11:37 a.m.: Quebec has reached more than 100,000 cases of COVID-19 as of today.

The province is reporting 879 new cases in the past 24 hours, bringing its total to 100,114 infections since the pandemic began.

Health officials also say 11 additional deaths attributed to the novel coronavirus were reported, for a total of 6,143.

Five of those additional deaths took place in the past 24 hours, five were reported between Oct. 18-23 and one occurred at an unspecified date.

Hospitalizations went up by two across the province in the past 24 hours, for a total of 551.

Of those, 97 people were in intensive care — an increase of four compared to the previous day.

11:36 a.m.: With COVID-19 cases surging in the United States, White House Chief of Staff Mark Meadows acknowledged the Trump administration can’t stop the spread and is focusing instead on getting a vaccine.

He told CNN’s “State of the Union”: “We’re not going to control the pandemic. We are going to control the fact that we get vaccines, therapeutics.”

President Donald Trump largely shuns wearing a mask and has repeatedly insisted at campaign rallies that the U.S. is “rounding the corner” when it comes to the coronavirus. But Meadows on Sunday appeared to contradict that assessment. When pressed why the U.S. won’t get control of the pandemic, he replied: “Because it is a contagious virus just like the flu.”

Meadows says the administration is making efforts to contain the virus and predicts “we’re going to defeat it.” Meadows says “our ability to handle this has improved each and every day.” New cases, however, have been on the rise, according to data published by Johns Hopkins University.

11:35 a.m.: Pediatricians are urging the British government to reverse course and provide free meals for poor children during school holidays as the COVID-19 pandemic pushes more families into poverty.

Some 2,200 members of the Royal College of Pediatrics and Child Health have written an open letter to Conservative Prime Minister Boris Johnson, saying they were shocked by his “refusal’’ to back down on the issue. The House of Commons last week rejected legislation that would have provided free meals during all school holidays from October through the Easter break.

The doctors say some four million children live in poverty, and a third rely on free school meals. Many parents in Britain have lost their jobs or are working reduced hours during the pandemic, making it imperative to make it possible for poor children over the holidays get at least one nutritious meal a day, the doctors argue.

“Families who were previously managing are now struggling to make ends meet because of the impact of COVID-19,’’ the doctors wrote. “It is not good enough to send them into the holiday period hoping for the best, while knowing that many will simply go hungry.’’

11:34 a.m.: House Speaker Nancy Pelosi says she’s not giving up on passing another coronavirus relief economic package before the November 3 election.

At issue is a huge virus relief bill that would send another $1,200 direct payment to most Americans, restart bonus unemployment benefits, fund additional testing and vaccines, provide aid to schools and allocate money to state and local governments, a Democratic priority.

Pelosi says she sent the administration a list of concerns on Friday and she is told that she’ll have answers on Monday.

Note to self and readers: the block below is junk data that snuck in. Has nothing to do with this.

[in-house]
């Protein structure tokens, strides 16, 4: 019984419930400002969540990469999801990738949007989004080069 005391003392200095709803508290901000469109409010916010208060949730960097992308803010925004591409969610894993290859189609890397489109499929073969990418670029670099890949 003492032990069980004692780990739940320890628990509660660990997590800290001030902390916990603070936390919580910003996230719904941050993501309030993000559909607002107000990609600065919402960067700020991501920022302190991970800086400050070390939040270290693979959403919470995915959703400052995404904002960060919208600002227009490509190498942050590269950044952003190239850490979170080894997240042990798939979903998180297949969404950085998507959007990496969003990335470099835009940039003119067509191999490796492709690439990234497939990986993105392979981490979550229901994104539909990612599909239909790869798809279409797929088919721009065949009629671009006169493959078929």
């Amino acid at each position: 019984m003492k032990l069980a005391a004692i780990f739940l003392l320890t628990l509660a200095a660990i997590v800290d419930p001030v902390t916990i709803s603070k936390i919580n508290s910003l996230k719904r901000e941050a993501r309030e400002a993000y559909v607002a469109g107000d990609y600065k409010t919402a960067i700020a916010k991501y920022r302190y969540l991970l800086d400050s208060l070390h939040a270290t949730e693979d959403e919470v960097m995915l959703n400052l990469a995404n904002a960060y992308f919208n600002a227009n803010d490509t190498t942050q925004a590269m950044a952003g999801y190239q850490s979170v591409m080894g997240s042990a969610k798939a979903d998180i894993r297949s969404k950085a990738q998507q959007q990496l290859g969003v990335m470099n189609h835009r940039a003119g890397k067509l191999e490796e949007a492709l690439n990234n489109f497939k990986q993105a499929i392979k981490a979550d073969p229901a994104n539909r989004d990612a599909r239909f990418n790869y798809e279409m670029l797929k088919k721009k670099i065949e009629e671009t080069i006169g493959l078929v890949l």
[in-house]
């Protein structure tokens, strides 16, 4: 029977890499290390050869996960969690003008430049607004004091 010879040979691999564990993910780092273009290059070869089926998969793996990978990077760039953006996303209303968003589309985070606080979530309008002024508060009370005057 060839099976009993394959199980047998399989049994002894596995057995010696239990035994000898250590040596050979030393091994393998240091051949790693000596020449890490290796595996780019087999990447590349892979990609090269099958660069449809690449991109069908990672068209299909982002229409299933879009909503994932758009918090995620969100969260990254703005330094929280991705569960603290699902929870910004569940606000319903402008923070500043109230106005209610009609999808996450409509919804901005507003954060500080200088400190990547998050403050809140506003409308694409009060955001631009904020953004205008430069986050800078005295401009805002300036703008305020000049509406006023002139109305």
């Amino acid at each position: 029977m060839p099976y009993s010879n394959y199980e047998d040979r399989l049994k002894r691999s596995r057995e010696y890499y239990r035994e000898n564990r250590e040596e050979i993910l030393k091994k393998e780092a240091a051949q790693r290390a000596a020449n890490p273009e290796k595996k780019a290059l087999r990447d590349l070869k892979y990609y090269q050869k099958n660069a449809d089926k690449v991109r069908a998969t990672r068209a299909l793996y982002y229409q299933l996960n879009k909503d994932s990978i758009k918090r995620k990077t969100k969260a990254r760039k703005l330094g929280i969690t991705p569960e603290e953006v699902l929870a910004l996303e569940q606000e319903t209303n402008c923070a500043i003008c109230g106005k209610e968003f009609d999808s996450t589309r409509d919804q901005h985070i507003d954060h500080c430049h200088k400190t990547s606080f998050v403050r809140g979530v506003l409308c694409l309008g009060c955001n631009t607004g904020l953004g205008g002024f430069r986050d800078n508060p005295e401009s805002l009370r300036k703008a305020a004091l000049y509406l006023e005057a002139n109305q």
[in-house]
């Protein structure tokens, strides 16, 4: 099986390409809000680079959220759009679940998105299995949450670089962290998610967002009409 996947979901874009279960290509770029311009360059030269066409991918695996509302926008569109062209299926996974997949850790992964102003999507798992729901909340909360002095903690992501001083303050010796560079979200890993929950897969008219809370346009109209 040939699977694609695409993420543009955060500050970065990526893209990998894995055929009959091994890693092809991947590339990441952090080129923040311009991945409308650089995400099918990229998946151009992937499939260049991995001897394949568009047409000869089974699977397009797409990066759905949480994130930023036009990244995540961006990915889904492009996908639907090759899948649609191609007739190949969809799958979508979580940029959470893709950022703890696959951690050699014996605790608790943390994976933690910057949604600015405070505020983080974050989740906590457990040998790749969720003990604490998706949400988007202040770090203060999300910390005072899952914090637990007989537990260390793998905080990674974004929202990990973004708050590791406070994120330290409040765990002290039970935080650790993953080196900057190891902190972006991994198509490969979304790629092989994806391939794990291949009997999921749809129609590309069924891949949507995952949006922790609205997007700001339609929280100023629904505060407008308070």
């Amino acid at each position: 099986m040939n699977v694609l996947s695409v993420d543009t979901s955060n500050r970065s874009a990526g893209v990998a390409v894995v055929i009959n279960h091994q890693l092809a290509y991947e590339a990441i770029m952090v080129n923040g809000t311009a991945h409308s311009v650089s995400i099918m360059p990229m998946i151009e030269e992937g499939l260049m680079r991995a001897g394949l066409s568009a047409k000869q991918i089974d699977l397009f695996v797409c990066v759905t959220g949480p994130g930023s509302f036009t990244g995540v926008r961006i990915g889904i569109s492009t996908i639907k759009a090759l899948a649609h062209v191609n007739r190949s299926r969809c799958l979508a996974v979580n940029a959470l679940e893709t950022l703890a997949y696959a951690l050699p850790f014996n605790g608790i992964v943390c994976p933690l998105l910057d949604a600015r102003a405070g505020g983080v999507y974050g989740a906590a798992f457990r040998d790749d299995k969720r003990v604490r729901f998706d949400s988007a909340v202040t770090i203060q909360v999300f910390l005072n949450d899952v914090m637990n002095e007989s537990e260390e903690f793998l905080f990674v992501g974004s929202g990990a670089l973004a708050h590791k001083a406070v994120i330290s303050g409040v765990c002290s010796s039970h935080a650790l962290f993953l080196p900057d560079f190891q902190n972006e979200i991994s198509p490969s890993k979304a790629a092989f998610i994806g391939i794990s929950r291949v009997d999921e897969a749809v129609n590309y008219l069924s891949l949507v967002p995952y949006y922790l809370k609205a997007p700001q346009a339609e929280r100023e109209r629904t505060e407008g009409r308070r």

Pelosi says she wants a relief bill that is predicated on steps that science dictates should be taken to deal with the coronavirus, and “if we don’t, we’re just giving money to the president to spend any way he wants and that has not been in furtherance of crushing the virus.”

10:15 a.m.: Ontario is reporting another 1,042 COVID-19 cases in its daily morning update, the second day in a row the province has reported a record single-day total.

Ontario’s seven-day average for new infections, a measure experts point to as a better reflection the course of the pandemic than single-day numbers, is also at an all-time high, now up to 857 cases daily.

It was the first day in which Ontario’s daily case total had surpassed 1,000. The previous record was set Saturday, with 978 cases.

Another seven deaths were reported; Ontario has now seen 3,093 people die in the pandemic.

Locally, Ontario’s hardest-hit regions continued to be responsible for the majority of new infections. The province reported another 309 cases in Toronto, 289 in Peel Region, 117 in York Region and 80 in Ottawa; the province’s four largest health units by population are all currently in a “modified Stage 2” over their high infection rate.

Meanwhile, the two other regions that may see new restrictions announced Monday also reported significant totals, with 52 new cases in Durham Region and 31 in Halton Region.

On Saturday, mayors from Halton and Durham lobbied against new restrictions for their regions, arguing instead for more “targeted” measures.

The province reported 38,769 tests were completed Saturday, down from more than 44,000 the day before.

The Star’s Ed Tubb has the full story.

9:42 a.m.: Spain declared a second nationwide state of emergency Sunday and ordered an overnight curfew across the country in hopes of stemming a resurgence in coronavirus infections, Prime Minister Pedro Sánchez said.



The Socialist leader told the nation in a televised address that the extraordinary measure will go into effect on Sunday night.

Sánchez said that his government is using the state of emergency to impose an 11 p.m.-6 a.m. nationwide curfew, except in the Canary Islands.